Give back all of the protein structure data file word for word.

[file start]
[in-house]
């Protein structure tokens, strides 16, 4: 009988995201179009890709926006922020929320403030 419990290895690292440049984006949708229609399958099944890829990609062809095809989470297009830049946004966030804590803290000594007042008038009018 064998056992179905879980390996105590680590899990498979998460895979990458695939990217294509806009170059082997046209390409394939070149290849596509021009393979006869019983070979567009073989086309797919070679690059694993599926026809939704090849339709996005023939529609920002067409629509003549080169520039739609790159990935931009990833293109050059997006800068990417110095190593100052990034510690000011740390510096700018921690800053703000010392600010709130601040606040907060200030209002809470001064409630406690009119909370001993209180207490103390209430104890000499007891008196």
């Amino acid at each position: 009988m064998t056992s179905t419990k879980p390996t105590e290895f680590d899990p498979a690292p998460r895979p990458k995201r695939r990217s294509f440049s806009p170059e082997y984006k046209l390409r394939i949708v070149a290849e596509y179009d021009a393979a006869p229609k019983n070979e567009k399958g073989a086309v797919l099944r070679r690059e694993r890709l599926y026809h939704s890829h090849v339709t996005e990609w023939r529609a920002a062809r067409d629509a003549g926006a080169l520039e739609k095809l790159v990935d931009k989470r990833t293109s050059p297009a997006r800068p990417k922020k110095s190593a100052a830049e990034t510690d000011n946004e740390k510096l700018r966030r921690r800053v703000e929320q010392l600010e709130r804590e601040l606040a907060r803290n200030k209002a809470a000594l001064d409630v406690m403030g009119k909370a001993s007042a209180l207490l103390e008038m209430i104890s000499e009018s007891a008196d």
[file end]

[in-house]
């Protein structure tokens, strides 16, 4: 009988995201179009890709926006922020929320403030 419990290895690292440049984006949708229609399958099944890829990609062809095809989470297009830049946004966030804590803290000594007042008038009018 064998056992179905879980390996105590680590899990498979998460895979990458695939990217294509806009170059082997046209390409394939070149290849596509021009393979006869019983070979567009073989086309797919070679690059694993599926026809939704090849339709996005023939529609920002067409629509003549080169520039739609790159990935931009990833293109050059997006800068990417110095190593100052990034510690000011740390510096700018921690800053703000010392600010709130601040606040907060200030209002809470001064409630406690009119909370001993209180207490103390209430104890000499007891008196």
């Amino acid at each position: 009988m064998t056992s179905t419990k879980p390996t105590e290895f680590d899990p498979a690292p998460r895979p990458k995201r695939r990217s294509f440049s806009p170059e082997y984006k046209l390409r394939i949708v070149a290849e596509y179009d021009a393979a006869p229609k019983n070979e567009k399958g073989a086309v797919l099944r070679r690059e694993r890709l599926y026809h939704s890829h090849v339709t996005e990609w023939r529609a920002a062809r067409d629509a003549g926006a080169l520039e739609k095809l790159v990935d931009k989470r990833t293109s050059p297009a997006r800068p990417k922020k110095s190593a100052a830049e990034t510690d000011n946004e740390k510096l700018r966030r921690r800053v703000e929320q010392l600010e709130r804590e601040l606040a907060r803290n200030k209002a809470a000594l001064d409630v406690m403030g009119k909370a001993s007042a209180l207490l103390e008038m209430i104890s000499e009018s007891a008196d």